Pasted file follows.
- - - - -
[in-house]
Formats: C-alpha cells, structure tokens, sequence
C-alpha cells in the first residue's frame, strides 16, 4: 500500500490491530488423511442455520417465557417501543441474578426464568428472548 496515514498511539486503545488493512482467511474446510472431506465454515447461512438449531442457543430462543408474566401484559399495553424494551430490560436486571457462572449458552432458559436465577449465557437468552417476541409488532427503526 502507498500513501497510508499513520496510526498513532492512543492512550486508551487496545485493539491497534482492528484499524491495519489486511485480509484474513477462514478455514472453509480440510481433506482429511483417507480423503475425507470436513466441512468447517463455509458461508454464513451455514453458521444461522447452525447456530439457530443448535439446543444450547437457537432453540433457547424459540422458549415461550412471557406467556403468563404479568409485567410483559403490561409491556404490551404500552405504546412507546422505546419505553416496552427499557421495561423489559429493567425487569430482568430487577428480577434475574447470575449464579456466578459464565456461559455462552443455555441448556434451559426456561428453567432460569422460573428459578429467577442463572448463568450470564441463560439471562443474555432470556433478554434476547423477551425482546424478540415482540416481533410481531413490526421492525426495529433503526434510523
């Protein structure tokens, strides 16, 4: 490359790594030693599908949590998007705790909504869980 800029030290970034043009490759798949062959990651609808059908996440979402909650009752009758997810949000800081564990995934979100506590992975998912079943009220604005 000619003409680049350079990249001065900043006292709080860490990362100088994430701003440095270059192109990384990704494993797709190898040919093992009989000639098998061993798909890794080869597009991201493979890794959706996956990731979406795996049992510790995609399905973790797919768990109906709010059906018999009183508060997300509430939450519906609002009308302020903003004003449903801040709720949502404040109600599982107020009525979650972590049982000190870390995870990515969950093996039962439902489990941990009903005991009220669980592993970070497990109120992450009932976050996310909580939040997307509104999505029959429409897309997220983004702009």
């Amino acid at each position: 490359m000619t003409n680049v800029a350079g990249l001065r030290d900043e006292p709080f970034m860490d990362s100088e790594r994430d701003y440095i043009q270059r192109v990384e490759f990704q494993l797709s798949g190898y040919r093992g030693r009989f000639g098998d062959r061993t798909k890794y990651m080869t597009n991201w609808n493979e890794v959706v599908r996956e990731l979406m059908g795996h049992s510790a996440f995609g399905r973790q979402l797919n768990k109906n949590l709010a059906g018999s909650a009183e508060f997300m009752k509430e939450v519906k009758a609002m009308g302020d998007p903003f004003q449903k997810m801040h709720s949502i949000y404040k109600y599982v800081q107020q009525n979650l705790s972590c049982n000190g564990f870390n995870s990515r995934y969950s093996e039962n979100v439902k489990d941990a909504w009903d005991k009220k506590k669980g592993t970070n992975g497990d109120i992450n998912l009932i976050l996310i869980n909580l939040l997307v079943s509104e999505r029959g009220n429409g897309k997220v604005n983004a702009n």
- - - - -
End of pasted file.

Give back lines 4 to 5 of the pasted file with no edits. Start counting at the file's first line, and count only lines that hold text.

């Protein structure tokens, strides 16, 4: 490359790594030693599908949590998007705790909504869980 800029030290970034043009490759798949062959990651609808059908996440979402909650009752009758997810949000800081564990995934979100506590992975998912079943009220604005 000619003409680049350079990249001065900043006292709080860490990362100088994430701003440095270059192109990384990704494993797709190898040919093992009989000639098998061993798909890794080869597009991201493979890794959706996956990731979406795996049992510790995609399905973790797919768990109906709010059906018999009183508060997300509430939450519906609002009308302020903003004003449903801040709720949502404040109600599982107020009525979650972590049982000190870390995870990515969950093996039962439902489990941990009903005991009220669980592993970070497990109120992450009932976050996310909580939040997307509104999505029959429409897309997220983004702009």
């Amino acid at each position: 490359m000619t003409n680049v800029a350079g990249l001065r030290d900043e006292p709080f970034m860490d990362s100088e790594r994430d701003y440095i043009q270059r192109v990384e490759f990704q494993l797709s798949g190898y040919r093992g030693r009989f000639g098998d062959r061993t798909k890794y990651m080869t597009n991201w609808n493979e890794v959706v599908r996956e990731l979406m059908g795996h049992s510790a996440f995609g399905r973790q979402l797919n768990k109906n949590l709010a059906g018999s909650a009183e508060f997300m009752k509430e939450v519906k009758a609002m009308g302020d998007p903003f004003q449903k997810m801040h709720s949502i949000y404040k109600y599982v800081q107020q009525n979650l705790s972590c049982n000190g564990f870390n995870s990515r995934y969950s093996e039962n979100v439902k489990d941990a909504w009903d005991k009220k506590k669980g592993t970070n992975g497990d109120i992450n998912l009932i976050l996310i869980n909580l939040l997307v079943s509104e999505r029959g009220n429409g897309k997220v604005n983004a702009n």